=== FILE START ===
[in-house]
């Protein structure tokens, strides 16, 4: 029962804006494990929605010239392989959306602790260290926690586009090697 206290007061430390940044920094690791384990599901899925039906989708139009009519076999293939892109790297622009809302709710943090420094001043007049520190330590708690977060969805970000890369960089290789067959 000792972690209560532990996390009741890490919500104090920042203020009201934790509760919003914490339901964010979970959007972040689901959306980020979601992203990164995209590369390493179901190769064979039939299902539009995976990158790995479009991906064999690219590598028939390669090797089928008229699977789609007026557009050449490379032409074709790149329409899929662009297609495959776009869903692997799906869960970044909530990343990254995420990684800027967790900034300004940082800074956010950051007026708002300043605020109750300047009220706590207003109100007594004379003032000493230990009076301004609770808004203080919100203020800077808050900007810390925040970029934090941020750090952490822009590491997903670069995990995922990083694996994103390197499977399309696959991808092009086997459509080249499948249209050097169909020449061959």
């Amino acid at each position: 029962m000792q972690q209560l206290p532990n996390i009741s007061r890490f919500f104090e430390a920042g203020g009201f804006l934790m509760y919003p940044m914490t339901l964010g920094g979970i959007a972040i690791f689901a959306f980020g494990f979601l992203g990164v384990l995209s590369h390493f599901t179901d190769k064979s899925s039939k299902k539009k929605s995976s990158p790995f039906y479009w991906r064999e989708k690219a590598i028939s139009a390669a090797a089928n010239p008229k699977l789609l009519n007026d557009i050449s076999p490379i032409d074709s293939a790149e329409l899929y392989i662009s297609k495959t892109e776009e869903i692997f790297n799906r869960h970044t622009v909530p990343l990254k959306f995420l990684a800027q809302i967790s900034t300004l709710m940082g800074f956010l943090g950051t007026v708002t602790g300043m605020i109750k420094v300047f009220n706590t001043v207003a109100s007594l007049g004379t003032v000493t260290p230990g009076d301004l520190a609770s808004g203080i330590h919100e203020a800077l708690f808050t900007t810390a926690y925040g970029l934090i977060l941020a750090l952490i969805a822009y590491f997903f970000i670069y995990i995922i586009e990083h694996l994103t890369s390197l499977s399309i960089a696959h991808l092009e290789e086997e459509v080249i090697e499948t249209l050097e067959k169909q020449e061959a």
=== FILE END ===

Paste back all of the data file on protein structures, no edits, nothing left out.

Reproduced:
[in-house]
């Protein structure tokens, strides 16, 4: 029962804006494990929605010239392989959306602790260290926690586009090697 206290007061430390940044920094690791384990599901899925039906989708139009009519076999293939892109790297622009809302709710943090420094001043007049520190330590708690977060969805970000890369960089290789067959 000792972690209560532990996390009741890490919500104090920042203020009201934790509760919003914490339901964010979970959007972040689901959306980020979601992203990164995209590369390493179901190769064979039939299902539009995976990158790995479009991906064999690219590598028939390669090797089928008229699977789609007026557009050449490379032409074709790149329409899929662009297609495959776009869903692997799906869960970044909530990343990254995420990684800027967790900034300004940082800074956010950051007026708002300043605020109750300047009220706590207003109100007594004379003032000493230990009076301004609770808004203080919100203020800077808050900007810390925040970029934090941020750090952490822009590491997903670069995990995922990083694996994103390197499977399309696959991808092009086997459509080249499948249209050097169909020449061959």
């Amino acid at each position: 029962m000792q972690q209560l206290p532990n996390i009741s007061r890490f919500f104090e430390a920042g203020g009201f804006l934790m509760y919003p940044m914490t339901l964010g920094g979970i959007a972040i690791f689901a959306f980020g494990f979601l992203g990164v384990l995209s590369h390493f599901t179901d190769k064979s899925s039939k299902k539009k929605s995976s990158p790995f039906y479009w991906r064999e989708k690219a590598i028939s139009a390669a090797a089928n010239p008229k699977l789609l009519n007026d557009i050449s076999p490379i032409d074709s293939a790149e329409l899929y392989i662009s297609k495959t892109e776009e869903i692997f790297n799906r869960h970044t622009v909530p990343l990254k959306f995420l990684a800027q809302i967790s900034t300004l709710m940082g800074f956010l943090g950051t007026v708002t602790g300043m605020i109750k420094v300047f009220n706590t001043v207003a109100s007594l007049g004379t003032v000493t260290p230990g009076d301004l520190a609770s808004g203080i330590h919100e203020a800077l708690f808050t900007t810390a926690y925040g970029l934090i977060l941020a750090l952490i969805a822009y590491f997903f970000i670069y995990i995922i586009e990083h694996l994103t890369s390197l499977s399309i960089a696959h991808l092009e290789e086997e459509v080249i090697e499948t249209l050097e067959k169909q020449e061959a």